When a major aspect of your economy depends of tourism and visitors, closing up shop is bad for business. The governor of Nevada decided to shut things down across the state in mid-March. The coronavirus outbreak was forecast to hit Las Vegas harder than most cities.
Not only were the casinos closed for business, but almost every retail entertainment establishment was also part of the order to close. Take away casino gambling and entertainment and you take away the lifeblood of Las Vegas.
How Is Las Vegas Continuing To Weather The Covid-19 Storm?
It appears the current state of affairs in town were discussed. The initial forecast was filled with doom and gloom. Massive layoffs with little gaming revenue coming it, you would think that investors would be betting against this gambling town.
The opposite has taken place with investors hunkered down to ride things out. Taking a very conservative approach, they appear poised to hold their positions. Lessons learned from the Great Recession in 2008 demonstrated the resiliency of Las Vegas in the face of adversity.
The biggest players know exactly what this town has to offer over the long haul. In recent years, firms such as Blackstone have been on multi-billion-dollar buying sprees. Going back to 2018, this city experienced the highest multifamily rent growth in the nation verse the previous year. Just this past year, Las Vegas office vacancy was at its lowest point since 2007.
One of the biggest mergers in the history of the casino gaming industry nears completion. This will join Caesars Entertainment with Eldorado Resorts.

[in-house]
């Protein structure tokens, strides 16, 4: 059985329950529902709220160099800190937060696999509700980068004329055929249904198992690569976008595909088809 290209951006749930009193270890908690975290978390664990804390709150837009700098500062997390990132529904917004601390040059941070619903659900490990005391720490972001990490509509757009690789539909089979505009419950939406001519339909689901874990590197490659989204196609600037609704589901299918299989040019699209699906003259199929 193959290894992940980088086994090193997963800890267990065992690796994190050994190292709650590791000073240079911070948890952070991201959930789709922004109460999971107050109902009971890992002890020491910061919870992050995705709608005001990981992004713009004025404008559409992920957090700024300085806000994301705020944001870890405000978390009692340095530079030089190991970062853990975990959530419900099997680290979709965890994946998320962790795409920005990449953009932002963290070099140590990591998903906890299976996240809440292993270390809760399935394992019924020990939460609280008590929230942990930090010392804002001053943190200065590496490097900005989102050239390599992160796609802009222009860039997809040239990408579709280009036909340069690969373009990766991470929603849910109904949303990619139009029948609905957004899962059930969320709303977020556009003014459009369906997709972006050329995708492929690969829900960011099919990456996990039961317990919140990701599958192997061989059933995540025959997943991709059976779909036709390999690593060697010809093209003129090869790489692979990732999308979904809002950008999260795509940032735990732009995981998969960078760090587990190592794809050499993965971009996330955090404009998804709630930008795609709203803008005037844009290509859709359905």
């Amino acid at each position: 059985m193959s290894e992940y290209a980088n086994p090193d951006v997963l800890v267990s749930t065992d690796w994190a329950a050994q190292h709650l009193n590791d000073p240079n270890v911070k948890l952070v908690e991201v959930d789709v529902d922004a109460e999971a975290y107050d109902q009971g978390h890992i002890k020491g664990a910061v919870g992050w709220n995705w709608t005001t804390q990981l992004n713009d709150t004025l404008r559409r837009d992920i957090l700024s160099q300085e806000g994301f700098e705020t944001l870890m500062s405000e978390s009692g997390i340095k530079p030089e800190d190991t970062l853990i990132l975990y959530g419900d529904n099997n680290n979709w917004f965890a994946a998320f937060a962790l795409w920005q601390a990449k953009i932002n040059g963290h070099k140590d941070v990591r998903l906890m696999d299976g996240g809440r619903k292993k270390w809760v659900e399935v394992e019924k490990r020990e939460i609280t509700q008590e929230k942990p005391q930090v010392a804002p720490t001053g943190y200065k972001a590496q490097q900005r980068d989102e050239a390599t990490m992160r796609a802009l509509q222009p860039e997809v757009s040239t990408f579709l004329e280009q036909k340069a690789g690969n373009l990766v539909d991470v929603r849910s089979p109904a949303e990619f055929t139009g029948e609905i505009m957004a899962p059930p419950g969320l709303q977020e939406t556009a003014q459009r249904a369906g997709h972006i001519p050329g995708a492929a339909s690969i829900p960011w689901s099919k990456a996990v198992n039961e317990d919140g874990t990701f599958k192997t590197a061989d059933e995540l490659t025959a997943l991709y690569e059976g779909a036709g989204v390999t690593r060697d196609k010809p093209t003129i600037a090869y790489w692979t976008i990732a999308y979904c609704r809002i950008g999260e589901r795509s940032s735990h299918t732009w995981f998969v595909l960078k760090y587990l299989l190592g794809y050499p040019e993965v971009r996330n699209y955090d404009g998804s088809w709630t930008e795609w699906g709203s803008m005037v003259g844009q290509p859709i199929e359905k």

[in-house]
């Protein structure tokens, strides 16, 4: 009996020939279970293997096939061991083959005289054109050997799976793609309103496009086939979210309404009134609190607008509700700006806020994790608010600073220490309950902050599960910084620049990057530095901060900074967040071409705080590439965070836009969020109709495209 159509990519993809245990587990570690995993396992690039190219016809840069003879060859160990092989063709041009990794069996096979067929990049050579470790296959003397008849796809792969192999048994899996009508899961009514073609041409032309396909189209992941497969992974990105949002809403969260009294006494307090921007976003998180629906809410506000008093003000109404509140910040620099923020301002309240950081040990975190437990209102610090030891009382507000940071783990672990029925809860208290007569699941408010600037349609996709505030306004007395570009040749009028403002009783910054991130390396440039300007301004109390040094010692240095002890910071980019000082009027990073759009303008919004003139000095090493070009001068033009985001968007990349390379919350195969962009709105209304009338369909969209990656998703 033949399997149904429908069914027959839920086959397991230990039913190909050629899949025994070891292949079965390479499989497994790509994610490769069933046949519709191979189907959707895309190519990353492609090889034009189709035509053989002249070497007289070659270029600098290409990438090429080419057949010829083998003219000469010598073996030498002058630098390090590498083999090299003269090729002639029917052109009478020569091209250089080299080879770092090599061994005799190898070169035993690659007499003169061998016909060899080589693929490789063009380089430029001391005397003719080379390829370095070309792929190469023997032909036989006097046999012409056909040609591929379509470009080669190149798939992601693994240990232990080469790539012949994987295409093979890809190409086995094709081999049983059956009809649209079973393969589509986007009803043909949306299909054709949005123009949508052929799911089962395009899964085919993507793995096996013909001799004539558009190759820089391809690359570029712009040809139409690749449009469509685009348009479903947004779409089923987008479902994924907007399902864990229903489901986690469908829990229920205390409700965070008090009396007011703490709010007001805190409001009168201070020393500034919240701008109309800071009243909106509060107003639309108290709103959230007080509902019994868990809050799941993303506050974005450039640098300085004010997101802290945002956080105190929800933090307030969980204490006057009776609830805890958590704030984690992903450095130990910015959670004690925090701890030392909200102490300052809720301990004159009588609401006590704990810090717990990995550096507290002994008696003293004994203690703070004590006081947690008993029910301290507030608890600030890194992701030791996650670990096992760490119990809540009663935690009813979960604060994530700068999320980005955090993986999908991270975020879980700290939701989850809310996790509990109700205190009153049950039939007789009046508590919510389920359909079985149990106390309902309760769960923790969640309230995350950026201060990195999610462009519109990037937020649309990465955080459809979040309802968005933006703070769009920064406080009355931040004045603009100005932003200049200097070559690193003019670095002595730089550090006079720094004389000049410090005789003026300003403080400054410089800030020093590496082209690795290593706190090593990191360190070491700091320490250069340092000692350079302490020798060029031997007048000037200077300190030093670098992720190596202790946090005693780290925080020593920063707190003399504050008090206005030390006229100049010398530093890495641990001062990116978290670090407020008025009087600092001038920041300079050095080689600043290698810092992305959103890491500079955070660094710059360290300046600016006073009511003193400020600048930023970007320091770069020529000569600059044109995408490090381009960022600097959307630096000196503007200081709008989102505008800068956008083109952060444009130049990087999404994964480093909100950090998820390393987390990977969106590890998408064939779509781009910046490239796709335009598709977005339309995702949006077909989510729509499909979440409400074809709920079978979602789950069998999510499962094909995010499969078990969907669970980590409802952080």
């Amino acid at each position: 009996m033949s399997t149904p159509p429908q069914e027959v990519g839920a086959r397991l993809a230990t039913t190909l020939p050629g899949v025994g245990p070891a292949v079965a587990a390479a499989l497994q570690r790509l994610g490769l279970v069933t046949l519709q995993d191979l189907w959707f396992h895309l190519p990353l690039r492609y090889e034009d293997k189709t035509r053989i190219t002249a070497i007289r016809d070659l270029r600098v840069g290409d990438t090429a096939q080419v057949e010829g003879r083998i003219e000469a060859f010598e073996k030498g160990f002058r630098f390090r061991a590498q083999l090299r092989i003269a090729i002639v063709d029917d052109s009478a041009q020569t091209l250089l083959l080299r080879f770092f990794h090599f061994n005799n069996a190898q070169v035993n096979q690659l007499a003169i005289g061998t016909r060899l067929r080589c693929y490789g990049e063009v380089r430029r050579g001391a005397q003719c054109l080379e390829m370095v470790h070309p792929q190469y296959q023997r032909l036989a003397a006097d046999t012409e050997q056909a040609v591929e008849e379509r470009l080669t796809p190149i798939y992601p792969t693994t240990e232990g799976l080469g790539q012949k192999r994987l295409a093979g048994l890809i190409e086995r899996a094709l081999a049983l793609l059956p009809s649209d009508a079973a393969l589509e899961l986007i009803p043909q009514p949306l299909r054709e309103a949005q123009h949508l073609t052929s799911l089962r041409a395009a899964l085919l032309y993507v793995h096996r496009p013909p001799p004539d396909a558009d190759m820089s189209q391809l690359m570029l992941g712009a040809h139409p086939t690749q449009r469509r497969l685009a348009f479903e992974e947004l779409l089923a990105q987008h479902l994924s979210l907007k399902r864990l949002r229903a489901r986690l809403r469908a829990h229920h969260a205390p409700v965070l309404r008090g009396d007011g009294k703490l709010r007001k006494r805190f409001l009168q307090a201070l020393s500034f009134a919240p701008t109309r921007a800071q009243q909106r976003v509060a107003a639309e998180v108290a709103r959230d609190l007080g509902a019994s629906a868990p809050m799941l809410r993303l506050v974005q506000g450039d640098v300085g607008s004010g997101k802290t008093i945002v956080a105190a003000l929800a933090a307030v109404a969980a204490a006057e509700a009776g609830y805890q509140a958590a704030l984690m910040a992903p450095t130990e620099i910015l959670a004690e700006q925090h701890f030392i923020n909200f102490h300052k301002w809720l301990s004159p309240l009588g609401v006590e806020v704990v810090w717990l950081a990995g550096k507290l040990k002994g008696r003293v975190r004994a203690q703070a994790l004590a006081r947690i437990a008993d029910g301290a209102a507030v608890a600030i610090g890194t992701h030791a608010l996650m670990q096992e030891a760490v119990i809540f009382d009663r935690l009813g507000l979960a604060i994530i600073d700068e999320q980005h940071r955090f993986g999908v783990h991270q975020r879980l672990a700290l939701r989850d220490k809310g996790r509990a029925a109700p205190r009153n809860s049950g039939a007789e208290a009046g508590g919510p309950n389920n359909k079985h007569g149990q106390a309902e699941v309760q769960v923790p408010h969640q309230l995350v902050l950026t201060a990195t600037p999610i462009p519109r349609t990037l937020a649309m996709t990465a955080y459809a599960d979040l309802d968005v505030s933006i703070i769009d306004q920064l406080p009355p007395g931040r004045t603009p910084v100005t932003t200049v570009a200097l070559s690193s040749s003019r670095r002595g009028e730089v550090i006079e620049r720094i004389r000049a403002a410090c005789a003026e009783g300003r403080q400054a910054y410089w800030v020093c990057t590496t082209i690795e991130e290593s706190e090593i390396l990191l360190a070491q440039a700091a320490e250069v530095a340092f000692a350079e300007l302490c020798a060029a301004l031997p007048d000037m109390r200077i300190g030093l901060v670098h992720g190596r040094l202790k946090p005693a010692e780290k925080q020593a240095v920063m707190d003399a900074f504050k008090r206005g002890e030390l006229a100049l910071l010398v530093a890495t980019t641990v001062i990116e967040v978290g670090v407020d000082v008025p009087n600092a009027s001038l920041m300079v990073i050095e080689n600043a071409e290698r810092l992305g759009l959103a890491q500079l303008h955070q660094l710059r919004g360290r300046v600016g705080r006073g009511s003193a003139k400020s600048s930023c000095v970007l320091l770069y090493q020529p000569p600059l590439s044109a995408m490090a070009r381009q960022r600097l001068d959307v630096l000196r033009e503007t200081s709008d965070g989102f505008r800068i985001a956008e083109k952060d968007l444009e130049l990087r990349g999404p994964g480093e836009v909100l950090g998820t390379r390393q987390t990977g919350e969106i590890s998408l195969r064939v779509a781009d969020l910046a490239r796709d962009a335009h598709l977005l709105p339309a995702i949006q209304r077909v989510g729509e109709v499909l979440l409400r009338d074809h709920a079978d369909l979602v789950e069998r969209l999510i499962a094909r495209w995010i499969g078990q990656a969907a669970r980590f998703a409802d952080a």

Brian Gordan is the principal at Applied Analysis. He commented: “Lenders in the environment leading up to recent weeks were sitting in a relatively healthy position. Given the trajectory of the economy, the stability of cash flow and the reasonable performances commercial properties were turning out year after year.”
This is not to say that Las Vegas is still not one of the hardest-hit metropolitan areas. Business is at a standstill at the present time. With more than 150,000 hotel rooms and hundreds of casinos closed, this is not a long-term sustainable situation. Add in the numerous cancellations of major conventions and the loss of revenue is staggering.
However, the pockets remain deep for the biggest players. The planned Caesars Entertainment and Eldorado Resorts merger has been pushed backed to June. Each company remains in a position to survive the economic effects.
Caesars reportedly has $3 billion in liquidity on its balance sheet.
Other major casino deals were in the news before the coronavirus took hold. Penn National recently partnered with MGM. This created some real estate investment trusts in sale-leaseback transactions. One Las Vegas Strip property involved was the Tropicana.
Back in February, a similar deal took place between MGM Growth Properties and BREIT. This involved the MGM Grand and Mandalay Bay. At the end of 2019, Blackstone announced a deal to acquire the Bellagio.
Some analysts fear that too many companies may have overextended themselves in light of falling stock values. However, this is still a town controlled by the biggest high rollers in the game.